If you read the proposal by the House of Lords, it's completely infeasible. What they want is for websites to have verified identity information on hand, but then allow people to post anonymously or using a pseudonym. This is infeasible for several reasons, mostly that to truly verify someone's identity, you need a government-issued ID number. I'm not British, but in the US, that would be the Social Security Number. Now, let me tell you what happens when a government forces SSN identification for things that should not need an SSN.

    Some time ago, there was an insanely popular MMORPG in South Korea known as Lineage 2. The administrators behind Lineage 2 (I believe the game was owned by Microsoft but I can't say for sure) required that anyone registering a Lineage 2 account (which required a monthly fee) give them their Korean Social Security Number (KSSN) which works exactly like the US SSN does. I don't recall whether this was because the Korean government was scared of anonymity and demanded it, or because the game's owners wanted it for verification and were not required to get KSSNs by the government, but in any case, a KSSN was required to play the game.

    A few years later, Lineage 2 got hacked. The database of KSSNs they had was leaked, meaning that the identities of thousands of people were freely available on the internet. After the Korean government learned of the Lineage 2 hack, they actually tightened their restrictions - all MMORPGs operating in Korea were now required to ask for a KSSN upon account registration, even for F2P games.

    The result is that any time an MMORPG gets hacked in Korea, KSSNs get dumped. It also led to things like mass identity theft - players from outside Korea who wanted to play the Korean version of various MMOs (the ones based in Korea are usually regularly updated in Korean but not in the International versions) would have to find a leaked KSSN and use it.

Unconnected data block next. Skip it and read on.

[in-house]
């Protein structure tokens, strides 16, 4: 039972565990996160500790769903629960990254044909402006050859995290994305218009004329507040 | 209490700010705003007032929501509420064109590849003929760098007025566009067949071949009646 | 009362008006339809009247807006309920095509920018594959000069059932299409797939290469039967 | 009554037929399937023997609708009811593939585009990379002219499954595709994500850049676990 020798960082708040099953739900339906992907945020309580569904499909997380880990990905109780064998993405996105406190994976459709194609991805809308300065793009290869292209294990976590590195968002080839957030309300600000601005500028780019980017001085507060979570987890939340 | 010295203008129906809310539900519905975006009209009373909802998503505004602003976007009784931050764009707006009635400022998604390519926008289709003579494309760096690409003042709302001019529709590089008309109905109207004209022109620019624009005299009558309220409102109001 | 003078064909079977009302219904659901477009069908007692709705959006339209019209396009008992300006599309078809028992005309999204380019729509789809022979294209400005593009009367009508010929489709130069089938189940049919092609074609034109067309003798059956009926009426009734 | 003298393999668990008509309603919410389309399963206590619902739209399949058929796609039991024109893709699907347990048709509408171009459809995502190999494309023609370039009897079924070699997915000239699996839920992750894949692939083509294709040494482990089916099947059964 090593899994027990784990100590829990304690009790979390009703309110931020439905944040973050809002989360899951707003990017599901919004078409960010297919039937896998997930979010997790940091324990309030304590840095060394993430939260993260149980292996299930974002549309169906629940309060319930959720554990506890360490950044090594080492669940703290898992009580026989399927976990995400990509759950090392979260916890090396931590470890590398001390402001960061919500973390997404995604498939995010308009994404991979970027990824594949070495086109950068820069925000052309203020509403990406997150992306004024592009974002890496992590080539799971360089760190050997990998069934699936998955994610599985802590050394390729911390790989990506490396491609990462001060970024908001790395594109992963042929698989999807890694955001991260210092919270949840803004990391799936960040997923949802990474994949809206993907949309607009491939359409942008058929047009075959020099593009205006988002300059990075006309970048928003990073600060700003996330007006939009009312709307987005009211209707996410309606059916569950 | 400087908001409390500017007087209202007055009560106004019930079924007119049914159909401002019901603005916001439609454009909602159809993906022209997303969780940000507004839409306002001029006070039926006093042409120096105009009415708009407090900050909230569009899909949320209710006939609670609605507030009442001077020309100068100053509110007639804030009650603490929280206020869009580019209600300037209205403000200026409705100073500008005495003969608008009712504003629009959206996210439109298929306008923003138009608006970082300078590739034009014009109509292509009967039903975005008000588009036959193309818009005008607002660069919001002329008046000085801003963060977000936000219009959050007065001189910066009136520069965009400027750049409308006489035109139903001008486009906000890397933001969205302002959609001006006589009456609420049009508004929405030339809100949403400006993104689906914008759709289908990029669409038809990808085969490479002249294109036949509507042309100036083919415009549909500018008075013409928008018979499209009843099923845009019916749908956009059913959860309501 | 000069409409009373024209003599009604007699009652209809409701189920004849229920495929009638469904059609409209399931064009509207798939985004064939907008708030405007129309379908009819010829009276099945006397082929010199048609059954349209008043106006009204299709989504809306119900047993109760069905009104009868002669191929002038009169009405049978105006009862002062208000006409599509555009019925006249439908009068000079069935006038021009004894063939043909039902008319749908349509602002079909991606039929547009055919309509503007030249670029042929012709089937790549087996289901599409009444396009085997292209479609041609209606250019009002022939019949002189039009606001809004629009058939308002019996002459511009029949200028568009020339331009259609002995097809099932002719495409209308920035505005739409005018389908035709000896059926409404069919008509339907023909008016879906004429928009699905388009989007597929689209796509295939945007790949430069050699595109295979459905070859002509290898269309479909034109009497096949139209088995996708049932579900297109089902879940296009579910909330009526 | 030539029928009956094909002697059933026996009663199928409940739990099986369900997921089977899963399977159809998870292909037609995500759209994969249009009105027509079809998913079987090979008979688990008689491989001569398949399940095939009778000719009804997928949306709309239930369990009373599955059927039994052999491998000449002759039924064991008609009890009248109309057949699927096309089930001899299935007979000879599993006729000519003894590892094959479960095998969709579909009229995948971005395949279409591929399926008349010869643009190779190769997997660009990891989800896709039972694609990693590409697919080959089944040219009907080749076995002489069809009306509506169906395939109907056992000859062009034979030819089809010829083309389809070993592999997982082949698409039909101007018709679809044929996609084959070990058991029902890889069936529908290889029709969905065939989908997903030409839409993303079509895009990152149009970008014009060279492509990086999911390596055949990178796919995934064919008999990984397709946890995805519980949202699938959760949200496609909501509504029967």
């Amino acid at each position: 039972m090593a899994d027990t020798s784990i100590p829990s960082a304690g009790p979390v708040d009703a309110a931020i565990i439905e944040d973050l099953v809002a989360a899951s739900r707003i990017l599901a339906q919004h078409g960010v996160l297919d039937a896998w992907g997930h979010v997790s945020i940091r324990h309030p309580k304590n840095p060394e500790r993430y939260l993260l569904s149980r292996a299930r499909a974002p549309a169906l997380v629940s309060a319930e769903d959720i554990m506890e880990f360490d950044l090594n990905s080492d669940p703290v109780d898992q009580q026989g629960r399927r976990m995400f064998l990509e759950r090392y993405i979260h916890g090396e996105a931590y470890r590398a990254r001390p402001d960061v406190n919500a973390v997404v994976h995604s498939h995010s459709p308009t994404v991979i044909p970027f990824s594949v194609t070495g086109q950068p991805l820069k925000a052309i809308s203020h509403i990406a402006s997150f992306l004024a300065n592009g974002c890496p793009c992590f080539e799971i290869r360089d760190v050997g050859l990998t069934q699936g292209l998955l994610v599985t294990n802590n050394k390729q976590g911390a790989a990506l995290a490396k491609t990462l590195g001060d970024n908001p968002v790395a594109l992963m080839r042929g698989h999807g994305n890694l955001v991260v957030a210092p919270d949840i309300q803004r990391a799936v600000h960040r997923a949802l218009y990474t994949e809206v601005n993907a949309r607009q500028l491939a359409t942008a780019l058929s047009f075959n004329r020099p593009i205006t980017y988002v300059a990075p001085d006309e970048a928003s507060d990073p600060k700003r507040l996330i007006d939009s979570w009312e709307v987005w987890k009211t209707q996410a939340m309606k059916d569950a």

Requiring an identity verification for anything but the most major financial transactions (insurance, banks, employment) should never happen. A credit card verification is different - you can verify a credit or debit card without needing an SSN - and should be enough for pretty much everywhere.

    • by ruir (2709173)
      Maybe the "hacking" is just a lame cover up for someone selling or abusing that information.
    • by ledow (319597) on Thursday July 31, 2014 @02:59PM (#47576755) Homepage

      Worse,

      In the UK there is no compulsory identification. My brother does not have a single identification document. No driving license, no passport, no "ID card" (we've never really issued them since WW2 except for a brief, abandoned, experiment*). He has a normal life.

      So, what are you going to use for ID? National Insurance Number? It's meaningless and doesn't correspond to much. It's not even CLOSE to the American SSN, and you can freely give it away without fear.

      Driving license number? Some people don't drive.
      Passport number? Some people don't have a passport at all, and may never have had one.

      Then, you're into pseudo-ID that isn't definitive and isn't legally required.